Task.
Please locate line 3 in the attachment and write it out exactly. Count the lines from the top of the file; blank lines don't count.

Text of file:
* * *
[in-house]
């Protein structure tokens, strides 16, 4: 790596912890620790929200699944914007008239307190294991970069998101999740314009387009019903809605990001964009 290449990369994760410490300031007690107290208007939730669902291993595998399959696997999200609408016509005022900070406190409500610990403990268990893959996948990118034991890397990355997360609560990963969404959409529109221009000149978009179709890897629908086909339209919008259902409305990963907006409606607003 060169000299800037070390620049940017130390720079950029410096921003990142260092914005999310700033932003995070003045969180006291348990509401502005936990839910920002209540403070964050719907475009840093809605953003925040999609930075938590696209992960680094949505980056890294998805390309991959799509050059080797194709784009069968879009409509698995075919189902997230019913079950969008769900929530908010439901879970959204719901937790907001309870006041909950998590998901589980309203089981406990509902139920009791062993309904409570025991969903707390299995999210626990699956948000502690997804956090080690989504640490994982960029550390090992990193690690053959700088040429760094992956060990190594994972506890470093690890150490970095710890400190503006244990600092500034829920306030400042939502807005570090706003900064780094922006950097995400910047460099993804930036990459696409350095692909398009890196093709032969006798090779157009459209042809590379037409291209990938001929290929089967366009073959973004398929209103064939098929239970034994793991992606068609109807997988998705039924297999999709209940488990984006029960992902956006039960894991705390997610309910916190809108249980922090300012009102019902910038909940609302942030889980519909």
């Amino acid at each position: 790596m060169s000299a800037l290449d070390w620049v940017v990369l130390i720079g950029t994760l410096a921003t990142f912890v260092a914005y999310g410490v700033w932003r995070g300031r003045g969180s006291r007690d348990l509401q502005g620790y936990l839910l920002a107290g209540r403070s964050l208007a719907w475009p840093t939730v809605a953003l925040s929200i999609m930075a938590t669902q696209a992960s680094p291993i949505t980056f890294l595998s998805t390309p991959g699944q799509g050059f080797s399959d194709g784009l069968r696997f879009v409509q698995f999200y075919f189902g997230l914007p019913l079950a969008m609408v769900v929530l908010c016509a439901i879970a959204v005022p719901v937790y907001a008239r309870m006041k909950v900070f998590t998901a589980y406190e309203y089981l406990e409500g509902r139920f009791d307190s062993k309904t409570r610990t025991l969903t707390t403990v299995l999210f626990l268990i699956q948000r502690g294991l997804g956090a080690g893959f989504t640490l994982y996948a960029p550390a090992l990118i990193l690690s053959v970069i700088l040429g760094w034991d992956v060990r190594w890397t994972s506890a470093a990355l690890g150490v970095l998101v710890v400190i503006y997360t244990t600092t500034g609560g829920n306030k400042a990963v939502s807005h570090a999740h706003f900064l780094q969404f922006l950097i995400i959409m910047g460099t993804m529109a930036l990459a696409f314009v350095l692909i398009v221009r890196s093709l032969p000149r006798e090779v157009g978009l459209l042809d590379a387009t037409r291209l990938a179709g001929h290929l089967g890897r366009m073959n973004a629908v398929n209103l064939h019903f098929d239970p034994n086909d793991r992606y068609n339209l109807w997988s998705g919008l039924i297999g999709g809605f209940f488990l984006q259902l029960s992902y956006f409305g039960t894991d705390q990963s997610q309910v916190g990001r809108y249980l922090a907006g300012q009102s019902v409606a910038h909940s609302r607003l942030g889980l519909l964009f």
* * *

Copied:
């Amino acid at each position: 790596m060169s000299a800037l290449d070390w620049v940017v990369l130390i720079g950029t994760l410096a921003t990142f912890v260092a914005y999310g410490v700033w932003r995070g300031r003045g969180s006291r007690d348990l509401q502005g620790y936990l839910l920002a107290g209540r403070s964050l208007a719907w475009p840093t939730v809605a953003l925040s929200i999609m930075a938590t669902q696209a992960s680094p291993i949505t980056f890294l595998s998805t390309p991959g699944q799509g050059f080797s399959d194709g784009l069968r696997f879009v409509q698995f999200y075919f189902g997230l914007p019913l079950a969008m609408v769900v929530l908010c016509a439901i879970a959204v005022p719901v937790y907001a008239r309870m006041k909950v900070f998590t998901a589980y406190e309203y089981l406990e409500g509902r139920f009791d307190s062993k309904t409570r610990t025991l969903t707390t403990v299995l999210f626990l268990i699956q948000r502690g294991l997804g956090a080690g893959f989504t640490l994982y996948a960029p550390a090992l990118i990193l690690s053959v970069i700088l040429g760094w034991d992956v060990r190594w890397t994972s506890a470093a990355l690890g150490v970095l998101v710890v400190i503006y997360t244990t600092t500034g609560g829920n306030k400042a990963v939502s807005h570090a999740h706003f900064l780094q969404f922006l950097i995400i959409m910047g460099t993804m529109a930036l990459a696409f314009v350095l692909i398009v221009r890196s093709l032969p000149r006798e090779v157009g978009l459209l042809d590379a387009t037409r291209l990938a179709g001929h290929l089967g890897r366009m073959n973004a629908v398929n209103l064939h019903f098929d239970p034994n086909d793991r992606y068609n339209l109807w997988s998705g919008l039924i297999g999709g809605f209940f488990l984006q259902l029960s992902y956006f409305g039960t894991d705390q990963s997610q309910v916190g990001r809108y249980l922090a907006g300012q009102s019902v409606a910038h909940s609302r607003l942030g889980l519909l964009f």